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Richard Nuttall brings England's beautiful game to Hofstra

By Christian Heimall, Staff Writer

When you walk into Hofstra Soccer Stadium for a men's soccer contest, you may be hard pressed to pick out the head coach of the Pride. Richard Nuttall is entering his twenty-second season as head coach of the Hofstra Pride men's soccer team, but Nuttall looks more like a retired fullback than a one-time English Football League player. That was not always the case though.

"I remember the first time we played Hofstra in Rich's first year," recalls 27 year Towson head coach Frank Olszewski. "After warm-ups I went looking for their coach to introduce myself and there wasn't anyone who looked like a coach there. All of sudden this guy walks up in full game uniform dripping in sweat, shakes my hand and says ‘I'm Richard Nuttall, the new soccer coach.' And let me tell you, he could run with those kids."

Throughout his seasons in charge of the Hofstra Pride Men's soccer team, Richard Nuttall's teams have been some of the fastest and most aggressive players in the Northeast.

"My high school coach and club coach were good friends with him," says sophomore midfielder Stephan Barea. "They didn't tell me exactly what kind of style of play he played but they told me that I would fit into it. I just assumed it had to do a lot with running."

Barea was right. A native South Yorkshire, England, Nuttall took over the program in 1988 and brought with him a style of soccer reminiscent of the sport he knew back home.

"You learn from your environment as a youth," said Nuttall. "Everyone knows the English style of play in the early 70's and 80's was somewhat direct, long aerial ball and battling for the ball in the final third." Over the course of his two plus decades Nuttall has seen his teams play with that same mindset but also with some minor adjustments.

"Over the years we like to think we've changed and made it much more of a passing game now and we like to think we're one of the better passing sides in the country," he said.

That passing style can clearly be seen on the pitch. As recently as last year, Hofstra soccer players have challenged records (Rob Youhill seeking the all-time assists record) and even more play internationally, mainly because of the aggressive, fast-paced, English style Nuttall has brought to Hempstead.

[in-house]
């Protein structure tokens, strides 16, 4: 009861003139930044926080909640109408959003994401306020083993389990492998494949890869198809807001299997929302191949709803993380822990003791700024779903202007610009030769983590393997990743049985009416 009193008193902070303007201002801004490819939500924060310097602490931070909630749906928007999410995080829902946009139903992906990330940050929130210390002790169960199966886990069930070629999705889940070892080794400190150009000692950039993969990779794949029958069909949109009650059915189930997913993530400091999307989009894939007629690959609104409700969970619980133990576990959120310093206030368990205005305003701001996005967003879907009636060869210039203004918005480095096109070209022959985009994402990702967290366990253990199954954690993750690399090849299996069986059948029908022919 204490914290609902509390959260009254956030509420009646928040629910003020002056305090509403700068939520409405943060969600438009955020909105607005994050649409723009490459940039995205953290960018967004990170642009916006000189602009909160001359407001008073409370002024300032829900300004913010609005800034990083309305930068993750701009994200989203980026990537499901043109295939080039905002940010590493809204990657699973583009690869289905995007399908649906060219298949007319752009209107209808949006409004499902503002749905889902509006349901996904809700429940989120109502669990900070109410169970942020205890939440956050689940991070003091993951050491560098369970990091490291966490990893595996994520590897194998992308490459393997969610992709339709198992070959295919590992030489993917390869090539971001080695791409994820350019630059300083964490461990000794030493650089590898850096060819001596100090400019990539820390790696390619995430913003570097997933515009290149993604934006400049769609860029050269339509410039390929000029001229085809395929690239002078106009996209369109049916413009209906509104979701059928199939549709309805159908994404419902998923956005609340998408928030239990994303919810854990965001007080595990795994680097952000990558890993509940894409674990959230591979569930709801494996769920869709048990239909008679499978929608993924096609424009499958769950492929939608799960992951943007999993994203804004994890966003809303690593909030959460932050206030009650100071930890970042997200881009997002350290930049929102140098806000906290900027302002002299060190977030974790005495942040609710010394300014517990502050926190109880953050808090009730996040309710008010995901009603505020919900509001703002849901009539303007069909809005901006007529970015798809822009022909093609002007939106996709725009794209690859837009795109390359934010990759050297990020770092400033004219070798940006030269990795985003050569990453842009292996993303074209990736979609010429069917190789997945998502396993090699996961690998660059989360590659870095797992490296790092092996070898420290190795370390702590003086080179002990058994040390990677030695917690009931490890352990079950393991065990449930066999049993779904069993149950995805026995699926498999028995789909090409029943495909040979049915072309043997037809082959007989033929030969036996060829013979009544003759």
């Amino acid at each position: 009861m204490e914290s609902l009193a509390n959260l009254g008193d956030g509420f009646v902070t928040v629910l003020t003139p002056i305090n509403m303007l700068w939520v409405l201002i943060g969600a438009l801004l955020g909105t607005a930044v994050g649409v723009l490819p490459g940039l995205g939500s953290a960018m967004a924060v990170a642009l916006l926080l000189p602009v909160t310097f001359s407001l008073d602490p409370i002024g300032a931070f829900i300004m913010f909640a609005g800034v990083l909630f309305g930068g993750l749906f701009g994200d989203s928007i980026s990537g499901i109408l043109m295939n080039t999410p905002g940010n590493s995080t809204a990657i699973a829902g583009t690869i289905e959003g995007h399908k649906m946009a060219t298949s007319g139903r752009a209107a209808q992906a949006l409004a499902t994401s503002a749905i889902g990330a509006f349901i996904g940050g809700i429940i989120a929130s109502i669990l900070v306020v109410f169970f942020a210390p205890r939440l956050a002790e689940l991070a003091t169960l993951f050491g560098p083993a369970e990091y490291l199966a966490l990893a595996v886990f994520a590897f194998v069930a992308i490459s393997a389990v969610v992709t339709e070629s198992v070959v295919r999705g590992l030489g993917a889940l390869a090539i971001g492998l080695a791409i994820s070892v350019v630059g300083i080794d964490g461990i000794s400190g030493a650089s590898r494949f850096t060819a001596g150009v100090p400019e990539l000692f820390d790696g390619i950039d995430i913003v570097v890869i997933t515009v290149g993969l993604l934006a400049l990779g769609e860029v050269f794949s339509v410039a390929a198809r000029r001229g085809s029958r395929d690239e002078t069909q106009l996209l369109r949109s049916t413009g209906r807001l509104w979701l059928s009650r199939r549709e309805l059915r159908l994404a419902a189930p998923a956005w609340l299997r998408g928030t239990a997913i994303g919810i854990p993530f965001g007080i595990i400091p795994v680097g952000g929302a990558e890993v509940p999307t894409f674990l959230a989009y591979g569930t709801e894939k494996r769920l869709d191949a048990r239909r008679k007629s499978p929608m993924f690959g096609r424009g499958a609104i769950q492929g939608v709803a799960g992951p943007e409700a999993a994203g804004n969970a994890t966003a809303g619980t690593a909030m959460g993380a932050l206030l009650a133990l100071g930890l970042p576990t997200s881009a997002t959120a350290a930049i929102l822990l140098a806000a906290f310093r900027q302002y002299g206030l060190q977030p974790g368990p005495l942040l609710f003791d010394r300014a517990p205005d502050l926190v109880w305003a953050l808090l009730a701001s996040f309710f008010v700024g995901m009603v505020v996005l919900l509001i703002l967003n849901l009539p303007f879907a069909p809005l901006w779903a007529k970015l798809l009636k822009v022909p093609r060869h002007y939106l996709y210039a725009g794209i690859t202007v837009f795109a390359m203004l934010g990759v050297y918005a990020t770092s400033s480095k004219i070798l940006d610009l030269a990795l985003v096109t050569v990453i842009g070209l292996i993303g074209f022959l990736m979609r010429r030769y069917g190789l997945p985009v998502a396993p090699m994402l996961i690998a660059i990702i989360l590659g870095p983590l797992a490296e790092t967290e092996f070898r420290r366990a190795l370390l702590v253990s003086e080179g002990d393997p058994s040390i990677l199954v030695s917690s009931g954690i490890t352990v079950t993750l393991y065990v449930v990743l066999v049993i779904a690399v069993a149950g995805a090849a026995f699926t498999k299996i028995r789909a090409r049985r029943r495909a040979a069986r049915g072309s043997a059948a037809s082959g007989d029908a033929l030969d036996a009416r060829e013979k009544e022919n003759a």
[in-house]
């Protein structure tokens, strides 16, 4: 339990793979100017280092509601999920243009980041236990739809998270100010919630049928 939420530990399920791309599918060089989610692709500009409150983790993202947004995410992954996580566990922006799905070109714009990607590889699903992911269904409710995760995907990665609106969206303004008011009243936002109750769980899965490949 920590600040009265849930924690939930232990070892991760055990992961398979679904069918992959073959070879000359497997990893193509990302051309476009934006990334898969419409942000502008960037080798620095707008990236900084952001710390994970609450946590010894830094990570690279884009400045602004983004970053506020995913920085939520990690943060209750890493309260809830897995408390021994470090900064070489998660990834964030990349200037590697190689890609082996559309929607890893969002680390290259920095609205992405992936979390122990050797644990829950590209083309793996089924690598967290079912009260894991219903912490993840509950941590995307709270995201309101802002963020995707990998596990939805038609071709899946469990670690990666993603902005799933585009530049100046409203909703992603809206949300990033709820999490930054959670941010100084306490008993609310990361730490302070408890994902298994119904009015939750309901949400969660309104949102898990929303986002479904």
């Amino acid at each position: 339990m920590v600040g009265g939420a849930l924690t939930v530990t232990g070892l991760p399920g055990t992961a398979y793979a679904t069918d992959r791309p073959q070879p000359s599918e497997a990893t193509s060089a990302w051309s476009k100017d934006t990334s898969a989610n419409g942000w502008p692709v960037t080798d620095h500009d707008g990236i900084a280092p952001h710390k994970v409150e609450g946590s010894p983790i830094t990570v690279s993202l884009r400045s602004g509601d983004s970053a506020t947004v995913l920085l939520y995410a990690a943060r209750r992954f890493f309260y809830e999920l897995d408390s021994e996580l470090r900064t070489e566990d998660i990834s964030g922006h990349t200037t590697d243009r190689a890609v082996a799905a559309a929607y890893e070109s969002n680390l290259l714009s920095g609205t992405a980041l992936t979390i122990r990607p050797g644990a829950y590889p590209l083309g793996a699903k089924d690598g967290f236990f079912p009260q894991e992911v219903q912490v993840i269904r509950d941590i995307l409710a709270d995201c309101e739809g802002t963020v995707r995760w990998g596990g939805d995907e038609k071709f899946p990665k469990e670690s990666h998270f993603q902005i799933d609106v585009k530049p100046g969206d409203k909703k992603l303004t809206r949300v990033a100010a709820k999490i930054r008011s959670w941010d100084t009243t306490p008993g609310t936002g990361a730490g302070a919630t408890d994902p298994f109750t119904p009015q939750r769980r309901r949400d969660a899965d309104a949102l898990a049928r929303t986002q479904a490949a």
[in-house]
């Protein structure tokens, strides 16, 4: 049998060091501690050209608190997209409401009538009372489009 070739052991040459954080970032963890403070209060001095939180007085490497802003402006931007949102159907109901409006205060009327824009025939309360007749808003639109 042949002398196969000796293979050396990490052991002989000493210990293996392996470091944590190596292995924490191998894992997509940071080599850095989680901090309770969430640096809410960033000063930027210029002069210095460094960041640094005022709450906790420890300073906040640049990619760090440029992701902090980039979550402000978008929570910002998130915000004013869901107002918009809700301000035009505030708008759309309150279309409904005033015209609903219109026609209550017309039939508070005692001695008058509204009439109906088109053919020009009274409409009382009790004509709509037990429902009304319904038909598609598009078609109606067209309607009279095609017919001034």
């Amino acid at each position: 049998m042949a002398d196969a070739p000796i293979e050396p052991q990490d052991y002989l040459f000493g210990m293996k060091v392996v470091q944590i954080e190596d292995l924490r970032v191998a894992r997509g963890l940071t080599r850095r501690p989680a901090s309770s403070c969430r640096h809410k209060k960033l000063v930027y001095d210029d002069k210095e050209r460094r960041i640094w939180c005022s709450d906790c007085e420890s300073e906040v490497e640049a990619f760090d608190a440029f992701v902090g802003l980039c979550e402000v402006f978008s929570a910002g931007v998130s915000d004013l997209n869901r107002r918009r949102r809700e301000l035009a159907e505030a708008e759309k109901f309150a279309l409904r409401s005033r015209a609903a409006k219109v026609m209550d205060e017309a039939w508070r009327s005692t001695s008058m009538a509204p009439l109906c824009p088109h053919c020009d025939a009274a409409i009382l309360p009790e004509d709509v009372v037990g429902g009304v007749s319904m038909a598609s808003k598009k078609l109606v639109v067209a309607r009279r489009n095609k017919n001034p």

"We're intelligent, we're tough tackling, we're aggressive to closing the ball down," Nuttall said of his recent teams. "When we get the ball we like to possess and play a passing style."

Throughout his 21 full seasons, things have changed. Nuttall was originally a part-time head coach, the facilities were not great, the funding was not what it is now and the recruits reflected that. Today however, Hofstra Soccer Stadium is outfitted with turf, bleachers and a press box for members of the media. The pitch is graced with high talent players like Barea, a Long Island native, senior Johannes Grahn and recent graduates Richard Martinez and Gary Flood.

Along with the program, their leader has changed as well. "He's a lot more deliberate in his process and his method," said Hofstra women's soccer coach Simon Riddiough, who played for Nuttall from 1990-94. "He also changes his formations slightly each year but he's always great with his players and turns them into great young men."

"You need to change every single year but you hopefully start a style that stays somewhat the same," says Nuttall, who was named D-1 Coach of the Year in 1997. "When it comes down to it, you look at the squad you've actually gotten and you hope to fit your style to your players."

Despite the large amount of English influence for the Pride, there generally is not much of an international flare for this team. Hofstra has nine international players on the 2010 roster out of 28, roughly 35% of the team. But that individual number is on the high end for Nuttall and his coaching staff. They usually only have five to seven players a year from overseas on their roster.

"We try and recruit the best players locally. Wherever we lie at the end of that is then when we maybe go to the foreign side," Nuttall said. "They bring not just the soccer side but the culture and the academics, [a] different perspective. I think it's a great balance on the team to be honest."

That balance has brought success to Nuttall in the past. Under his command the Pride have won three CAA Titles, defeated numerous ranked programs, reached its first NCAA Tournament and gained its highest national ranking, finishing the 2005 campaign ranked No. 13 in the country. Meanwhile countless numbers of players have gone on to play professionally or nationally for their respective homelands. With respects to his native style of play and credit to his adaptation of the American game, Nuttall is entering yet another season at the helm of one of the top competitive teams in the Northeast, a team that he has groomed the Old English way.

 

(Sean M. Gates/Hofstra Chronicle)

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